A plane carrying 81 people, including a top Brazilian football team, has crashed on its approach to the city of Medellin in Colombia.
Police say five people survived the crash which took place in the early hours of Tuesday but the rest of those on board died.
The chartered aircraft, flying from Brazil via Bolivia, was carrying members of the Chapecoense team.
They were due to play in the final of the Copa Sudamericana, against Medellin team Atletico Nacional.
Founded in 1973, Chapecoense is Brazil’s 21st biggest club in terms of revenue at 46m reais ($13.5m/£10.9m).
The club which is from the southern city of Chapeco, was promoted to Brazil’s first division in 2014 and reached the final last week after a victory against Argentina’s San Lorenzo.
The first leg of the final of the cup, South America’s second most important club competition, was scheduled for Wednesday, but has now been suspended.
The South American Football Confederation (Conmebol) said it was suspending “all activities”.
Chapecoense issued a brief statement saying: “May God be with our athletes, officials, journalists and other guests travelling with our delegation.”
It said it would refrain from any further statements until it had assessed the extent of the crash.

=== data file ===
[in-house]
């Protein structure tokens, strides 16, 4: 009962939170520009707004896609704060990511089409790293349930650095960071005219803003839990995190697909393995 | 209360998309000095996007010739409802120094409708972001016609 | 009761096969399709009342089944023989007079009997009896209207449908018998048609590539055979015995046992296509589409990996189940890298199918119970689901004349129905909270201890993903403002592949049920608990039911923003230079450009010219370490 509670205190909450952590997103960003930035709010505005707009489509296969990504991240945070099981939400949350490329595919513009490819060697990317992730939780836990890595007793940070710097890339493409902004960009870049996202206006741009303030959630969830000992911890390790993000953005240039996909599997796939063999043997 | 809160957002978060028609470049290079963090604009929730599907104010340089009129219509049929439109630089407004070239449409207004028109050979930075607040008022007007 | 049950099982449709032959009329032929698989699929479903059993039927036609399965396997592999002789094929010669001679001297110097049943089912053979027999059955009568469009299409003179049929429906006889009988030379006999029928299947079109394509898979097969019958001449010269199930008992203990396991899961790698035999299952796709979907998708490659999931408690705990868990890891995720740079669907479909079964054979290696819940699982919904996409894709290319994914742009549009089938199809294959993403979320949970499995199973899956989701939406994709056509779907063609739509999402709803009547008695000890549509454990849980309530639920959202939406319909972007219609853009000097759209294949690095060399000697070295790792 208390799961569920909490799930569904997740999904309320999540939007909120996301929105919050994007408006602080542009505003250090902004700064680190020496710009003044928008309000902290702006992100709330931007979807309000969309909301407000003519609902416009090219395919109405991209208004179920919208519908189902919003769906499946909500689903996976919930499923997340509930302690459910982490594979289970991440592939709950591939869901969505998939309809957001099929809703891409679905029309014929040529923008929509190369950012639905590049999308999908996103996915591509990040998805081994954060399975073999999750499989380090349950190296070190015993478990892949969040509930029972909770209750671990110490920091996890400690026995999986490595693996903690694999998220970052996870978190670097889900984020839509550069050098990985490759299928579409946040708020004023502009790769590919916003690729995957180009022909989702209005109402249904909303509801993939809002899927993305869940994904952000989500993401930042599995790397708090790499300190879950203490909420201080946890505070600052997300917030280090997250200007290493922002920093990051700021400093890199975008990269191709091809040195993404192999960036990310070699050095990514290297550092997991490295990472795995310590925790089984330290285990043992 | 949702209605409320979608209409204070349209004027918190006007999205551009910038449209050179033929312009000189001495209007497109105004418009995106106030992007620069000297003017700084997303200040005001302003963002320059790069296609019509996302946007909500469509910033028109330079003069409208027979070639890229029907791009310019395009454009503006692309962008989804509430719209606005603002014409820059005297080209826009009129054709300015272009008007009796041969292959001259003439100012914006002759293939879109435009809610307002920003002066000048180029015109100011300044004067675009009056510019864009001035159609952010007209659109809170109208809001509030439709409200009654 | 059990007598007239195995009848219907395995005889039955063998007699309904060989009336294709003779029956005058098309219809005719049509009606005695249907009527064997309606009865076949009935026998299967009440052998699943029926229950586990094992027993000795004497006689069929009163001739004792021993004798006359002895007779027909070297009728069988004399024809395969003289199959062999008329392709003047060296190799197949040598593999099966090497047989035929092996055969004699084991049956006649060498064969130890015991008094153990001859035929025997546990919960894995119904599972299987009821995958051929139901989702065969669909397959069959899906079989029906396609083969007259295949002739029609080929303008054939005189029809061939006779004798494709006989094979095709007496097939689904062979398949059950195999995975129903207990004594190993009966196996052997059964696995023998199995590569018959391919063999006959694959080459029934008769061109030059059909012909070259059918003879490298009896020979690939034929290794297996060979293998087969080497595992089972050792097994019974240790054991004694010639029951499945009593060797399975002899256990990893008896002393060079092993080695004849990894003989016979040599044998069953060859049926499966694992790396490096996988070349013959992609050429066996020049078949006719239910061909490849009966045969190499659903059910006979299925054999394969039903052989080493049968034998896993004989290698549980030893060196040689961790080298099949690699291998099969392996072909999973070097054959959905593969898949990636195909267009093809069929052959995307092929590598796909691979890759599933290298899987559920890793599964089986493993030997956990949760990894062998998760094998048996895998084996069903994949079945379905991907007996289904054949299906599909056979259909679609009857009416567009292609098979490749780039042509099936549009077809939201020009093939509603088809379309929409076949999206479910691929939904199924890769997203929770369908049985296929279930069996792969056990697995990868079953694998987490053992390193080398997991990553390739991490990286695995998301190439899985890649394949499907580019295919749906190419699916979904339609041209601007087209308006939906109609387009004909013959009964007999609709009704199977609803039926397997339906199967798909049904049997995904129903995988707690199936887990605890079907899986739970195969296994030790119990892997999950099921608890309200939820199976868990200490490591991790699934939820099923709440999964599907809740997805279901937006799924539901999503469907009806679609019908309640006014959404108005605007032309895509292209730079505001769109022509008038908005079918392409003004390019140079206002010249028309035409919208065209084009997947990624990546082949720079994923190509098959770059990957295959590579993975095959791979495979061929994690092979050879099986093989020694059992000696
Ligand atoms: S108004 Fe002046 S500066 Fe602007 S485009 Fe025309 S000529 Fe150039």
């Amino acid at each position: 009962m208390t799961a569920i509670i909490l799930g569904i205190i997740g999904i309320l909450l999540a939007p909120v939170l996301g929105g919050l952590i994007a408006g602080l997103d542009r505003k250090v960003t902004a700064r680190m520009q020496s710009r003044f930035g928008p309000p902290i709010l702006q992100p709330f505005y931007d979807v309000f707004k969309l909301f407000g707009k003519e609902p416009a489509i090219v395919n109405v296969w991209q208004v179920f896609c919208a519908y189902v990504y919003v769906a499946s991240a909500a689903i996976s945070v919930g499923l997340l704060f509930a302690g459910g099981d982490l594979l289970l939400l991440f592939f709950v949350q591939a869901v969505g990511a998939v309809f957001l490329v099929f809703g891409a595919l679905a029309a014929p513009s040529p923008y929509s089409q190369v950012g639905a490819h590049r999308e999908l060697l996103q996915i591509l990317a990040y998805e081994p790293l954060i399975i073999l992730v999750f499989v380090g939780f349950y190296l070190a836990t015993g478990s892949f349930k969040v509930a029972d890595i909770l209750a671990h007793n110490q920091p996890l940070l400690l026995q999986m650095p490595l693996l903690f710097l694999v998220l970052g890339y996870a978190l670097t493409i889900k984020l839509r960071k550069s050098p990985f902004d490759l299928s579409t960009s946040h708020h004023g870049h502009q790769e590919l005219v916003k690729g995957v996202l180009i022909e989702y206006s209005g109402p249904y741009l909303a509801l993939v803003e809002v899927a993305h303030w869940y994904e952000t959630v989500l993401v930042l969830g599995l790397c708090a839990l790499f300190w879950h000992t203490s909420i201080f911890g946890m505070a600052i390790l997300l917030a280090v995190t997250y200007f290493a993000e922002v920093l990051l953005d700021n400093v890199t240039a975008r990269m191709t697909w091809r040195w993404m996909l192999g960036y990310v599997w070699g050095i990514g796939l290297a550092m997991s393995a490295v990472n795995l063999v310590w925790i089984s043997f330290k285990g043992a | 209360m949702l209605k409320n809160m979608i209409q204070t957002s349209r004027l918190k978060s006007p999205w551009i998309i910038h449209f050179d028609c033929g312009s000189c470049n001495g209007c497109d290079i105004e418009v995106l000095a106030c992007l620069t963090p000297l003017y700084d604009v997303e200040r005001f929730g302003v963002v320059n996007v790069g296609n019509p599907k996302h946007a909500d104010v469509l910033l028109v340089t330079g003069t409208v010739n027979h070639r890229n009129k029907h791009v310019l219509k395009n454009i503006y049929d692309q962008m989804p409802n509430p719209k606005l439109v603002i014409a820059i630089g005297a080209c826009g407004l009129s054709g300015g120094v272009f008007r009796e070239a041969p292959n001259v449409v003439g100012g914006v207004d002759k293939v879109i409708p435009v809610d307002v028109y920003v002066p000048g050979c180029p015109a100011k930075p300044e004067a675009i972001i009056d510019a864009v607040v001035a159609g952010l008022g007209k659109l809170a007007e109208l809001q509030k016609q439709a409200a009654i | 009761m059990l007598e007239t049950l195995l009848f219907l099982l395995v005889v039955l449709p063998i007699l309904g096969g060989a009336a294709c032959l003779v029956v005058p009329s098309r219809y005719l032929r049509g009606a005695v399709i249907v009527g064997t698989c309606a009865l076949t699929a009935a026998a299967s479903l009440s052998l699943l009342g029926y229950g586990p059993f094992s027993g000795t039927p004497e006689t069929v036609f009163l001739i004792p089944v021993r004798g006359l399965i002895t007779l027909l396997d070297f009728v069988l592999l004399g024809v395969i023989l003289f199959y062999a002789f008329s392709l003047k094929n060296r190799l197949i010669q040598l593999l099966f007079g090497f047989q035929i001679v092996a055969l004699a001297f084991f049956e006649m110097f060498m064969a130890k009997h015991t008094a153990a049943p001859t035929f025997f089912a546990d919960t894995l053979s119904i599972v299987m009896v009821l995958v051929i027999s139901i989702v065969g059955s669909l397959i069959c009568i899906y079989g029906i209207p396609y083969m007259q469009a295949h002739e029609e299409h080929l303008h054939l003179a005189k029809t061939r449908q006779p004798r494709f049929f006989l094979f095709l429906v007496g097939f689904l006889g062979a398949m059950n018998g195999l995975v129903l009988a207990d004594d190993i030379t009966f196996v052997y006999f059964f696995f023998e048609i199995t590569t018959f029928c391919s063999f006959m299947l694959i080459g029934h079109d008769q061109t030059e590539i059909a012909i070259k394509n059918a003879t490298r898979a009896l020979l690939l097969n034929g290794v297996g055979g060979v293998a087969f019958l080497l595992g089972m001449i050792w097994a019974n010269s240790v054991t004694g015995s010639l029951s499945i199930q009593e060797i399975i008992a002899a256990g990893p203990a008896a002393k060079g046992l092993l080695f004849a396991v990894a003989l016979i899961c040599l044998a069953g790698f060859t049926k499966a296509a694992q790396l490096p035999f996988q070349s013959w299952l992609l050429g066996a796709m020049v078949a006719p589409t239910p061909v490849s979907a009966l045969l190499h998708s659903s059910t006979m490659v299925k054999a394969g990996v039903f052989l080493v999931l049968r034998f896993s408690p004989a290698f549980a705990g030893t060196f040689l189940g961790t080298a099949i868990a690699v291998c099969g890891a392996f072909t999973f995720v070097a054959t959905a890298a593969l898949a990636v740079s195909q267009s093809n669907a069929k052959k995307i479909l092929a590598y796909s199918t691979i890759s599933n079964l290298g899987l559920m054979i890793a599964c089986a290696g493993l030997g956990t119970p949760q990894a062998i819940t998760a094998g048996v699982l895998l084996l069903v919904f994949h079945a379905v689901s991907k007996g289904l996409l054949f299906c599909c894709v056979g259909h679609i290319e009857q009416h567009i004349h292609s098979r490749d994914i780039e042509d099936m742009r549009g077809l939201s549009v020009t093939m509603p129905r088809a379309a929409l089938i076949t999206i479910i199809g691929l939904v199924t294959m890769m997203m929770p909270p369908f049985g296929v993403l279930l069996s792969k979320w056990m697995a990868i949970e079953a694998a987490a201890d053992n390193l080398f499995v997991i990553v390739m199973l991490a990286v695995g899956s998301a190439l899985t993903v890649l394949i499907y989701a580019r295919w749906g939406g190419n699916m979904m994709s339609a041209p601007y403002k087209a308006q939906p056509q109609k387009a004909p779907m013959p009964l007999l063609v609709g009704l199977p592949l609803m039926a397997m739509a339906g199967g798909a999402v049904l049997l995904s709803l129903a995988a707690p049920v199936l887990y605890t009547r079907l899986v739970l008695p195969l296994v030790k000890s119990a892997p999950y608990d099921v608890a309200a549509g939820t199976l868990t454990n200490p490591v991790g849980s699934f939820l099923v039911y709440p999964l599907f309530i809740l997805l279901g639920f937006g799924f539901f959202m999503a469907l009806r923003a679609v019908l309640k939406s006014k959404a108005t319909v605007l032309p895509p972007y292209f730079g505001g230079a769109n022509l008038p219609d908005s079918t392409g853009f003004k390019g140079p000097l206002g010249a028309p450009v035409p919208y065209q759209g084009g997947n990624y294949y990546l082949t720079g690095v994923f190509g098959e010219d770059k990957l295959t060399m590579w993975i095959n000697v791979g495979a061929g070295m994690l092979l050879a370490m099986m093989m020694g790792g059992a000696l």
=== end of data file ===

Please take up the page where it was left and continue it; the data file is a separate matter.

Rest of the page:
Later the team’s vice-president, Ivan Tozzo, told cable channel SporTV: “There are a lot of people crying in our city. We could never imagine this. Chapecoense is the biggest reason for joy here.”
One of the survivors was confirmed as Chapecoense defender Alan Ruschel.
Reports suggest that at least two other footballers – goalkeepers Jackson Follman and Marcos Danilo – may have survived.
Originally six survivors were reported, but police later said one of those rescued had died.
Medellin’s Mayor Federico Gutierrez described it as “a tragedy of huge proportions”.
Conmebol said in a statement that its president, Alejandro Dominguez, was on his way to Medellin.
“The Conmebol family greatly regrets what happened. All activities of the confederation are suspended until further notice,” it said.